The fact that Prof Osinbajo chose to voice the above subject so forthrightly reflects positively not only on his personal understanding of the issue but also on the sense of constitutional order and political balance that President Buhari’s decision to grant him acting Presidential status represented. Some observers have opined that the swift and smooth hand-over of the reins of administrative control to him indicated that the President was aware of the seriousness of the health challenges that he faced even though some of his close aides appeared to be unaware of the extent of the problem. In spite of this if Prof. Osinbajo had been reluctant to take a stand on critical issues that have confronted the Administration openly for some time it might have been interpreted as being a sign that he was merely a cipher rather than an implementer of policies that have been identified as being important elements of the Administration’s objective values. His attitude towards carrying out his functions has reassured many Nigerians that there is certainly no vacuum of leadership in the Presidency as far as administrative competence is concerned. While this might raise the hackles of some political opportunists even within the hierarchy of the party to which he owes his ascendancy his clear-headed no-nonsense approach to governance has been a refreshing revelation for many Nigerians. In a not-so surprising twist his period in office as Acting President has also seen a rise of speculation over the future of presidential contestation in Nigeria, but he has maintained a sense of decency and purpose in his utterances and remained effectively above the fray.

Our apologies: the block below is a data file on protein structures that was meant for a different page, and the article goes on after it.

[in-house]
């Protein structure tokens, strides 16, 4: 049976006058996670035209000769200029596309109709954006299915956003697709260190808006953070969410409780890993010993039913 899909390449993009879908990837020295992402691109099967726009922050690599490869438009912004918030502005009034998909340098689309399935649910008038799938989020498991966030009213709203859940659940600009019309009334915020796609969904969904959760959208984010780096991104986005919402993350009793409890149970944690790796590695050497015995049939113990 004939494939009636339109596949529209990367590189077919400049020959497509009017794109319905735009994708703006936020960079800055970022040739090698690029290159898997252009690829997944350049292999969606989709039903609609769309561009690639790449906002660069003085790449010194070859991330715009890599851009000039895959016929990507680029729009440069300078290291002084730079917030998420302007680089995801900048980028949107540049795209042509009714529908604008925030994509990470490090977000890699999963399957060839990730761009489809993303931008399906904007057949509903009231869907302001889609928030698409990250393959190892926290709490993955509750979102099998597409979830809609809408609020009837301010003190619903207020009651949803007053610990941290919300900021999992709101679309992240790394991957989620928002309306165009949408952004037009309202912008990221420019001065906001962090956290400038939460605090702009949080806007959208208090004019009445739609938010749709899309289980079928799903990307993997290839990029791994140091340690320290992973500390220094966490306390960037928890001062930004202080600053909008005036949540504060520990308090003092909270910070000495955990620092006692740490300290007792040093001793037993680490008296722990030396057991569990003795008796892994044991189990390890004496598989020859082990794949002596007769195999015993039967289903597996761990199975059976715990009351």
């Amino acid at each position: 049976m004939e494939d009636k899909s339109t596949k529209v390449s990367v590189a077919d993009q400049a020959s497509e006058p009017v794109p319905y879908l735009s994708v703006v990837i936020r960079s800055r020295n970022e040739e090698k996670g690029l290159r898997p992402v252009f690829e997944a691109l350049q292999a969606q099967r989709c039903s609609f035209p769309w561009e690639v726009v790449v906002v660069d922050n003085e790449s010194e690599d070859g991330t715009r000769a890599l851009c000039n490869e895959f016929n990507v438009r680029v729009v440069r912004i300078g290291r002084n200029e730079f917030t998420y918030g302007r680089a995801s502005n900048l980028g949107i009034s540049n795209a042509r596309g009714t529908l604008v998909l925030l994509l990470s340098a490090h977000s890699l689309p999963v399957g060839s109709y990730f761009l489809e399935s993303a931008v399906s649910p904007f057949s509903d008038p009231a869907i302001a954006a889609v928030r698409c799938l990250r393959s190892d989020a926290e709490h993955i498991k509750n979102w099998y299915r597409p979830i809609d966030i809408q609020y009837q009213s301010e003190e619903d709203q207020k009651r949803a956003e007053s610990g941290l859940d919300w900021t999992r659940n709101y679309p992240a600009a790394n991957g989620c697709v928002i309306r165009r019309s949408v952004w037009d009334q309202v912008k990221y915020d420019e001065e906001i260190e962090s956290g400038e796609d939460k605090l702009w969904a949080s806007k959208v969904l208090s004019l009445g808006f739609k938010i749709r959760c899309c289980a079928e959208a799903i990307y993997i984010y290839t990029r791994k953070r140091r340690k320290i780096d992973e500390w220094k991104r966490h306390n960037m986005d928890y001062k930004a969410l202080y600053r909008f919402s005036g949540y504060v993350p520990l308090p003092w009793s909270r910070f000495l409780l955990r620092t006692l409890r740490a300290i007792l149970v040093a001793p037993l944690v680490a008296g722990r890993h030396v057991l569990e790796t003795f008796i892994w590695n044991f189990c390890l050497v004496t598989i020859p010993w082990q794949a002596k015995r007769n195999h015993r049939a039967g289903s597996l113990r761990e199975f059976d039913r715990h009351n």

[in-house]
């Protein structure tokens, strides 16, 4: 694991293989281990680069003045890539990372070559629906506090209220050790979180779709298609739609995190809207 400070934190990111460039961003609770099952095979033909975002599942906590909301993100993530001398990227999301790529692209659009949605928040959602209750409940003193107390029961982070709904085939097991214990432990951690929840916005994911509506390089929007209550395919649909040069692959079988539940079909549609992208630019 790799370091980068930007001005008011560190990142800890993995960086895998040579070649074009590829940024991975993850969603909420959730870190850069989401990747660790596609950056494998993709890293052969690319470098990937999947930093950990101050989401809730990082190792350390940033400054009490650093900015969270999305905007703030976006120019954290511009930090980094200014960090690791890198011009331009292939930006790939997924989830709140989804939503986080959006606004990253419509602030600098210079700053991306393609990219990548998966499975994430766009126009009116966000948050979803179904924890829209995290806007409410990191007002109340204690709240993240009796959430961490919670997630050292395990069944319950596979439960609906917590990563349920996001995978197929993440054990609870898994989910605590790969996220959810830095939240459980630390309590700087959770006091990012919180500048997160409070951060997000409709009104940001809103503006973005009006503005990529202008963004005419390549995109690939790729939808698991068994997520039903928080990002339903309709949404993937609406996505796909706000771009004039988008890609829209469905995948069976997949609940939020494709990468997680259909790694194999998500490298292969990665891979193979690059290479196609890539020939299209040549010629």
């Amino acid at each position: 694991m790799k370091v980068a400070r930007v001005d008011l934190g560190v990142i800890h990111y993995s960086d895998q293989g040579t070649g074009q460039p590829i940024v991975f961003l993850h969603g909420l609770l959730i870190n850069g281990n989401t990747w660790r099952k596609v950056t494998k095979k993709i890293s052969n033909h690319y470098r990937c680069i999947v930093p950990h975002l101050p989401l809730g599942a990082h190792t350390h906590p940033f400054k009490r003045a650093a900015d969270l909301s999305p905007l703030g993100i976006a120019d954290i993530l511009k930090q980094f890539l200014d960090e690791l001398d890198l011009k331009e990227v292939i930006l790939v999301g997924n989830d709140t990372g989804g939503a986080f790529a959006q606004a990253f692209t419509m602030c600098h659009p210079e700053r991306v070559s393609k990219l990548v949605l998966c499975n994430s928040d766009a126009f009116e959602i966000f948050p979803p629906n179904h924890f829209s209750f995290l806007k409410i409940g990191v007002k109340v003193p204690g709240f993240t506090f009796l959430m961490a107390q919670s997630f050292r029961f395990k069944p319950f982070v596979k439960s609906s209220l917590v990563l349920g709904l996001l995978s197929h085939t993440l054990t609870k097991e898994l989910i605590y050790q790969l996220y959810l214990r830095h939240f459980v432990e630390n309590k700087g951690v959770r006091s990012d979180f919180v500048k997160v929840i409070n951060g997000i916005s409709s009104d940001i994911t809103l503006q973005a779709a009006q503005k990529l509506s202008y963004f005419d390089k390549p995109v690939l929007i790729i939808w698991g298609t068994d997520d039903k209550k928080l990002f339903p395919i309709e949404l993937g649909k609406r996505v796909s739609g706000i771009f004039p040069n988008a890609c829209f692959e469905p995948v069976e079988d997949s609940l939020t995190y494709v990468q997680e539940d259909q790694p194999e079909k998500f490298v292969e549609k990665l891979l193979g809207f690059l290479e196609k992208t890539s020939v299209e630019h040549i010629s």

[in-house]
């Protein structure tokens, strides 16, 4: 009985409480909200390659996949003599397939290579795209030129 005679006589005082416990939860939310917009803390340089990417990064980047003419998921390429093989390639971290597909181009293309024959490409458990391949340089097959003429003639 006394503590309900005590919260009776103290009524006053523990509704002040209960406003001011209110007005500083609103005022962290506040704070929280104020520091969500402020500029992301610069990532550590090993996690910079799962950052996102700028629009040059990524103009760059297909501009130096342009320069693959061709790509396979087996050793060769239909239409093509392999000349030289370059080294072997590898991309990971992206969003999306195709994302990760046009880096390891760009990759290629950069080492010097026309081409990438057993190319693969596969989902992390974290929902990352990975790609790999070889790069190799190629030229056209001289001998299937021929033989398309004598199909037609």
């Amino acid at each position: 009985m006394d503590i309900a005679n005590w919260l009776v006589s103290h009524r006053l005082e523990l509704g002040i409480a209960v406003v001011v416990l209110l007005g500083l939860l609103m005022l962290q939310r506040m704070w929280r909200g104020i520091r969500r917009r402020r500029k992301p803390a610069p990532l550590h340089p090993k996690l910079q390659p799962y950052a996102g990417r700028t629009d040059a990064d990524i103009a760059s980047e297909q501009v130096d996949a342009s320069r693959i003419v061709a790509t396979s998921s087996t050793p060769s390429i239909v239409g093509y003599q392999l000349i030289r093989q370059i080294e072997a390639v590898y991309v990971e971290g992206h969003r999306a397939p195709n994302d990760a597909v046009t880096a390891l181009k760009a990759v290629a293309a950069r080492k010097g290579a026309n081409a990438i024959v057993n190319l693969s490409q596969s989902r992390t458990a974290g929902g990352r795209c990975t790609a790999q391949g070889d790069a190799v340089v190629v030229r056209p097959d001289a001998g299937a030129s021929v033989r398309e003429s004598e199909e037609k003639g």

It is interesting that this seemingly modest and unassuming technocrat has proven to be such an adept representative of his principal in these very trying times for Nigeria. Apart from his major strategic outreach to the Niger Delta communities reports have it that he has initiated quiet moves to repair fraught relationships with political adversaries both within and outside of the ruling party. An example of this was illustrated during his visit to Port Harcourt where he appealed to members of the APC to show understanding for the problems confronting the PDP Governor Nyesom Wike who is often characterised as being the most vehement opponent of the Federal Government. His argument once again turned on the presumption that in governance it is the people’s welfare that should be paramount. In presenting such arguments as the basic building blocks of governance he reveals himself as a truly patriotic leader and virtually renders the deep dysfunction that has trailed the recent socio-political and socio-economic circumstances in the country more tolerable. In this light President Buhari’s choice of Vice President has emerged as being certainly one of the most successful decisions of his political career so far. The way and manner in which he handled the hand-over of administrative control to his Vice has also indicated to Nigerians that he has full confidence and trust in him and his abilities. An important consequence of this circumstance is that almost without any effort Prof. Osinbajo has stamped the hall-marks of common sense and responsibility onto the affairs of a government that had appeared to be drifting to an increasing extent in recent times. In fact Prof. Osinbajo’s successful handling of his onerous assignment gives meaning to the advocacy of a famous opponent of his party. Nigeria’s world class impresario and entertainment promoter now turned PDP Senator, Ben Murray-Bruce, has a popular radio slot in which he promotes his pet policies of governance saying “Ï just want to make common sense”: In the general tone and tenor of his actions and utterances Prof. Osinbajo has been driving an agenda of performance that contains a good dose of common sense.